We traveled together the mile or so for the tech rehearsal to the downtown YWCA where the shows were being held. It is in a gritty part of town and also functions as a safe haven and resource center for abused women and families in crisis. The building is also an historic landmark and so appropriate for the show. We lugged my suitcases in and are joined by two other fabulous females – Carolyn who is on the Board and Kit, a theater maven and an old friend of mine and a new friend of  Ashley.  We all worked together, chatting and bonding and filling the space with loads of fabulous female energy.

Saturday and Sunday March 24th and 25th San Diego Women’s Museum of California Shows

Both were great, successful and as usual thrilling for me to perform.  San Diego is a big military and college town and both sectors were represented at the show.

Here are some of the comments from those performances:

I loved it.  As a man, we should all see this show. Damion S.

This was a fantastic performance.  You must pursue your show throughout the country.  The young women of today MUST hear what you say. Good luck!

Thank you! Thank you! Thank you! Great script  – Fantastic Performance.  Looking forward to your next production! Thanks for bringing this to us here in San Diego. Marti K.

Great Show! You should do a performance at SDSU (San Diego State University).  (I got my minor in Women’s Studies there – one of the 1st Women’s Studies programs in the country!) Thanks for a great show! Jerrilyn H.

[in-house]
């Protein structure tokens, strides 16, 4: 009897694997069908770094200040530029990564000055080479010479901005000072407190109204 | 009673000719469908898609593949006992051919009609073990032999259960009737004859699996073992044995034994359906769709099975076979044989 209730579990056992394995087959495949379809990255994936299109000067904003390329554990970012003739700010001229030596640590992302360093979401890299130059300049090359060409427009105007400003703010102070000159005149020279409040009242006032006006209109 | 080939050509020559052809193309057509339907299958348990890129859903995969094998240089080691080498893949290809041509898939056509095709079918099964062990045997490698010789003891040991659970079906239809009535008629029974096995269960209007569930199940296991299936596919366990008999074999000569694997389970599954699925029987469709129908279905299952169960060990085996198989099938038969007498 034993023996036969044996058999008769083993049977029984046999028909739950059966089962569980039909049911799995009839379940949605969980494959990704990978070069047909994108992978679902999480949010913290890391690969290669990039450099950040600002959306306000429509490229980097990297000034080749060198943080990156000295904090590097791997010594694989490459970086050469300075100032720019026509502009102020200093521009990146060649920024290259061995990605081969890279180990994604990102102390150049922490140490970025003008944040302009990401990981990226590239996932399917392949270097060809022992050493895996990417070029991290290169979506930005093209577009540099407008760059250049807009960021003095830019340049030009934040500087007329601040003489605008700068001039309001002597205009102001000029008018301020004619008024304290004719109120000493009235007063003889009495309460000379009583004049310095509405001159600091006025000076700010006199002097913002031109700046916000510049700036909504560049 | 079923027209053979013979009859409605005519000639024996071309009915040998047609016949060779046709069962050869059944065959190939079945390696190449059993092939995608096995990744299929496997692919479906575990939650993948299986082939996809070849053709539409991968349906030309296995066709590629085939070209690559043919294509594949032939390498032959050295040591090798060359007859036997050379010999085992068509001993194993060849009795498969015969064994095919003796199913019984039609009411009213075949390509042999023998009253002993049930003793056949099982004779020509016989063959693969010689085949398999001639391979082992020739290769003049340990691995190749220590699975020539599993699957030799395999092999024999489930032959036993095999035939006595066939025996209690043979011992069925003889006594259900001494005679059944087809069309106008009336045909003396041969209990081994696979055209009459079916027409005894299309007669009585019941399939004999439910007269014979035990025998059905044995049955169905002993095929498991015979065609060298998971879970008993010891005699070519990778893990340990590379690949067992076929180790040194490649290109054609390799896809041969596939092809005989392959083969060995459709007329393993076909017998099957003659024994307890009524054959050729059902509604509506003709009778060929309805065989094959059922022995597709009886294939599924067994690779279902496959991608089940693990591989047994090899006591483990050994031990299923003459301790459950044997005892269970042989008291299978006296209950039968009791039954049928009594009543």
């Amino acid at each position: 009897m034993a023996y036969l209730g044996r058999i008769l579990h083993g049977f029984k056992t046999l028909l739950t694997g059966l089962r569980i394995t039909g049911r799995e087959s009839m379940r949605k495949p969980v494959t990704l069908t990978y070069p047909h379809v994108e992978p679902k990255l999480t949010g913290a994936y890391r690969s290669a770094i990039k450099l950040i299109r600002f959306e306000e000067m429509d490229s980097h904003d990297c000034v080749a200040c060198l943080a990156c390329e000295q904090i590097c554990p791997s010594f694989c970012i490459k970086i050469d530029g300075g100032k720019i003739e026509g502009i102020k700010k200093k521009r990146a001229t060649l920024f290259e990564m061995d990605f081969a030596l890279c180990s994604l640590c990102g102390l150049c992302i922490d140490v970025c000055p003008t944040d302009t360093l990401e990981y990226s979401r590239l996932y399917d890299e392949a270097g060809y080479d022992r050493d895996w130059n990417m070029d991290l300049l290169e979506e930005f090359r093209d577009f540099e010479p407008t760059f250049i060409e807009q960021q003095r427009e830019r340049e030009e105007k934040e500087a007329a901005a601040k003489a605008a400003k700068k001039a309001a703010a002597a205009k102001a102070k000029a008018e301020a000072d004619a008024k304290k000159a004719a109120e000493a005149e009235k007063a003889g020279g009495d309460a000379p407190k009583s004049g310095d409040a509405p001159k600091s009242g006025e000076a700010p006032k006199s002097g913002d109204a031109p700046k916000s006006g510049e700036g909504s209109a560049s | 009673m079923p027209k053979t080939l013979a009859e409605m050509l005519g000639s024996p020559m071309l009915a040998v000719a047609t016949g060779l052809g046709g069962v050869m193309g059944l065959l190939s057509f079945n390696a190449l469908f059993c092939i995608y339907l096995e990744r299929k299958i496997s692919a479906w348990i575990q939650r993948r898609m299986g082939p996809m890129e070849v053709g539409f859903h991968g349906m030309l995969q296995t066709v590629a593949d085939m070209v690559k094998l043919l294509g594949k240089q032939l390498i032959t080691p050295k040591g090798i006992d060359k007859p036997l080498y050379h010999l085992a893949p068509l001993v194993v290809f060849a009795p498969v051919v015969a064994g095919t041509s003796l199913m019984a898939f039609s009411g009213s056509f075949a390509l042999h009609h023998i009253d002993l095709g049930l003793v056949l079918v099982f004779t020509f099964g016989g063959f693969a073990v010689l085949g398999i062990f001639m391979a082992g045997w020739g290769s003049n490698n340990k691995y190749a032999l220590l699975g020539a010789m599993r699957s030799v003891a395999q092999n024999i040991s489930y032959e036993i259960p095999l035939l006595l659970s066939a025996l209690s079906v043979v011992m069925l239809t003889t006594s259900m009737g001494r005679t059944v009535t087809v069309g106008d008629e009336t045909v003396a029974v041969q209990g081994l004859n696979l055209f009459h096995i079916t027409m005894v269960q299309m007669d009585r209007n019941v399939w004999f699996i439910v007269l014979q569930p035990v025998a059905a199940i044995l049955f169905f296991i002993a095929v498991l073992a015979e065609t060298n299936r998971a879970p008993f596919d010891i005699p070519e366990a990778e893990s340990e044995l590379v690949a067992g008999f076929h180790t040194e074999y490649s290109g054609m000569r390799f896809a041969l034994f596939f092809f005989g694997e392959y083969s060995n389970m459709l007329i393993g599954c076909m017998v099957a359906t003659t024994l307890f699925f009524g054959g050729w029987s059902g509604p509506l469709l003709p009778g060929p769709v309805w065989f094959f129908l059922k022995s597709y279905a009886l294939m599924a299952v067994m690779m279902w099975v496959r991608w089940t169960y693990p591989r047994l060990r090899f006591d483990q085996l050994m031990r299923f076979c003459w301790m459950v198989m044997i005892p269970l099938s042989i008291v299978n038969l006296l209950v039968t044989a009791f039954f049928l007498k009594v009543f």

I do all my own producing and promotion – only because I cannot afford a publicist or producer – yet….) and I literally emailed every history and women’s studies professor at SDSC -San Diego State University, and UCSD – University of Southern California at San Diego.  I did not get a single response.

Ready For The Audience

After the second show on Sunday afternoon, I was exhilarated and exhausted.  There is a great deal of physical energy expounded when I do the show.  I travel with a few suitcases, one with the equipment – laptop, projector, speakers, cables, and one with the props and costumes, and then there is my personal stuff.  I am grateful I am healthy and energetic enough to do it but I was wiped out.  And there was a big storm coming.  BIG STORM.  I was hoping to hit the road before it hit me choosing to weather the weather rather than find another night of care for my Ruby.  But the storm and I hit the road together.  It was the scariest drive.  Pelting rain and freeway driving – wow.  I prayed and breathed and went real slow and I made it home.

Wednesday March 28th

Up at 4AM for a 7AM flight to New York City for the Hunter College Women’s Rights Coalition show and the fundraiser for The Museum of Motherhood.   I ship my costumes in props ahead in a suitcase but carry on my equipment and personal stuff.  Lotsa airport schlepping, but my cousin Julie picked me up at JFK airport – a very rare treat in NYC and we drove to Brooklyn and had fabulous wine and sushi!